Survival Prepper’s Homesteading Starter Projects
Embarking on a homesteading adventure as a
The key is knowing where to start once you have scouted the right land and built your homestead shelter. Moving onto the land is a step towards understanding the lifestyle. When you become accustomed to the lifestyle, visiting the land is important. It allows you to see what this lifestyle entails.
You want to practice situations that allow survival on and off the grid. This helps cut expenses and achieve self-sustainability. Moreover, it provides knowledge about tasks we rely on others for.
Knowing which projects to start with allows you to fast-track your ability. You won’t have to rely on a supply chain or professionals. They won’t have to rescue you from dire situations. As a new homesteader, you’ll find six projects below. These projects will give you a good grasp on living this way and what you need to learn more about.
1 Water Collection and Usage Plans for Your Property
You will need to handle the collection and use of water on your new homestead property. This is one of your first and most important projects. Ideally, you will have a natural water resource on your land, but that’s not always possible.
You can harvest water from a spring, river, lake, or pond. These natural water sources must not dry up. You may also be able to drill a well on your property if there is groundwater located nearby.
You want to set up a method of collecting rainwater so that you can use it whenever you need it. To harvest rainwater, you need a storage tank and a way to collect and channel the water. You can do this by capturing the runoff from your roof.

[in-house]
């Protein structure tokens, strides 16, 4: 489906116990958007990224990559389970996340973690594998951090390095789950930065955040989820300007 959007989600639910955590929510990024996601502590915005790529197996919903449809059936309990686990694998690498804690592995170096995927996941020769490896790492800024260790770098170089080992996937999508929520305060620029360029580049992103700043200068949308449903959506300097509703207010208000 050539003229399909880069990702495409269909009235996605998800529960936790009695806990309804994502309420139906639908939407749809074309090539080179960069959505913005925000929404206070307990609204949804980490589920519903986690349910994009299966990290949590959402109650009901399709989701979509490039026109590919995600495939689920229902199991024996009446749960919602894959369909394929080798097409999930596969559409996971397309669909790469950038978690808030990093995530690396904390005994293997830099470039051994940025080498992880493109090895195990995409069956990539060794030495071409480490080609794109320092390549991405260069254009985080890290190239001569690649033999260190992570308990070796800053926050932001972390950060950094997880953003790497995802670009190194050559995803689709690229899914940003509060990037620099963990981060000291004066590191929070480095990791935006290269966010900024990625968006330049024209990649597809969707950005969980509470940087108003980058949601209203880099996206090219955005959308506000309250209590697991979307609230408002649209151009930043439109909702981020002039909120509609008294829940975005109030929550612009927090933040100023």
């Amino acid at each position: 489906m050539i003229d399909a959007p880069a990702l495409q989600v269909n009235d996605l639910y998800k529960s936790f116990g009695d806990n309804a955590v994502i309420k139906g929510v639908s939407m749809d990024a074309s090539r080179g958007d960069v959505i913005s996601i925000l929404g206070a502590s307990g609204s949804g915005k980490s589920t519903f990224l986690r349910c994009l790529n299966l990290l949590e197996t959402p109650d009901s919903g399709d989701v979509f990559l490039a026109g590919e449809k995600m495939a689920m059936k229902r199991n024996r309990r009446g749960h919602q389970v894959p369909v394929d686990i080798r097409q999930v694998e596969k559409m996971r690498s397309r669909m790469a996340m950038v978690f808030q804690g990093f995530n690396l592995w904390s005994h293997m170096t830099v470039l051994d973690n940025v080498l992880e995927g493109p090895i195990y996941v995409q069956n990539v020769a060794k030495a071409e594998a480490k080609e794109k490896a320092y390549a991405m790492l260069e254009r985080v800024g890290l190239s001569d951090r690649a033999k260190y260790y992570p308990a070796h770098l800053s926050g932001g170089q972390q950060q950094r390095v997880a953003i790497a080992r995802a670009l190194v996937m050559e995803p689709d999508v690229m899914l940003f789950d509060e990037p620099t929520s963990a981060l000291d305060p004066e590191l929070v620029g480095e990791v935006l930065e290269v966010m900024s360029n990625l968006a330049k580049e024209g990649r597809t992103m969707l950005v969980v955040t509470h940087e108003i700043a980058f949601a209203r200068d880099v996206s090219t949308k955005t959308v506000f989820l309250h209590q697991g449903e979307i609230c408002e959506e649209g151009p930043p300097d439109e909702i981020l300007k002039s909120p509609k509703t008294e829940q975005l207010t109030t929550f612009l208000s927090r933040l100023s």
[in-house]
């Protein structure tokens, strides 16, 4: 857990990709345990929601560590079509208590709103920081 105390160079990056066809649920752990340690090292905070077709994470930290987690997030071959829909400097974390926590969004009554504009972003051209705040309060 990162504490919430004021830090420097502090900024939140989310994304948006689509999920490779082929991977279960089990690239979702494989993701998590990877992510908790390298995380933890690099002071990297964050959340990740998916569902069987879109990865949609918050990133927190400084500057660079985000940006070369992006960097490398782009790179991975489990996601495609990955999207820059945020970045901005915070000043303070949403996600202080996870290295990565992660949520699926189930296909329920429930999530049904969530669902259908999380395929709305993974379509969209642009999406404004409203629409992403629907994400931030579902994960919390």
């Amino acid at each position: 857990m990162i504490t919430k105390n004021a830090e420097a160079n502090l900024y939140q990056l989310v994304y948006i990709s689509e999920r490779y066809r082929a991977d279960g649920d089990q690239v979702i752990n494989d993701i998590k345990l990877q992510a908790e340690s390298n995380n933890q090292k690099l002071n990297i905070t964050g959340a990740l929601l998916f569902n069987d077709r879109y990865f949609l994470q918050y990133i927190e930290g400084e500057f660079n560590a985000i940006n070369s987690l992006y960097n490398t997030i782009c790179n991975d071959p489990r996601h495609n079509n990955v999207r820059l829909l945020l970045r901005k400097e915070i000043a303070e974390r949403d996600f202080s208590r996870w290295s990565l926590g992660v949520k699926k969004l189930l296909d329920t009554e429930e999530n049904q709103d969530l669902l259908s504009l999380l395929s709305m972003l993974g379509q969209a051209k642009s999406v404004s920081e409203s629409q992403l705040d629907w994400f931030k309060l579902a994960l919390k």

First, make sure you have a well-defined method for collecting. Next, determine how you will apply this method on your homestead. Of course, you want to have a way to have safe drinking water for yourself and your family.
That’s the most essential part of this project. You also need to be able to provide fresh water for your livestock animals. Ensure that the troughs or watering systems receive clean, drinkable water.
Some homesteaders install water treatment systems to purify collected water. The systems remove contaminants, making the water safe for cooking and drinking. Next, you must have a watering system for irrigating your garden.
You can create a system to use household water for various tasks. This includes washing dishes, washing clothes, flushing toilets, bathing, and cleaning. The most obvious water usage methods are these. There is another one to consider: emergencies.
In case of a fire or drought, having abundant water is crucial. It can help protect your home, property, and family from harm.
Setting up these systems is a great way to get started with your most essential survival needs. But you might run into some problem areas that you need to be ready for, too. If there is not enough water where you are, save it. Consider getting a larger tank with more water and various ways to fill it.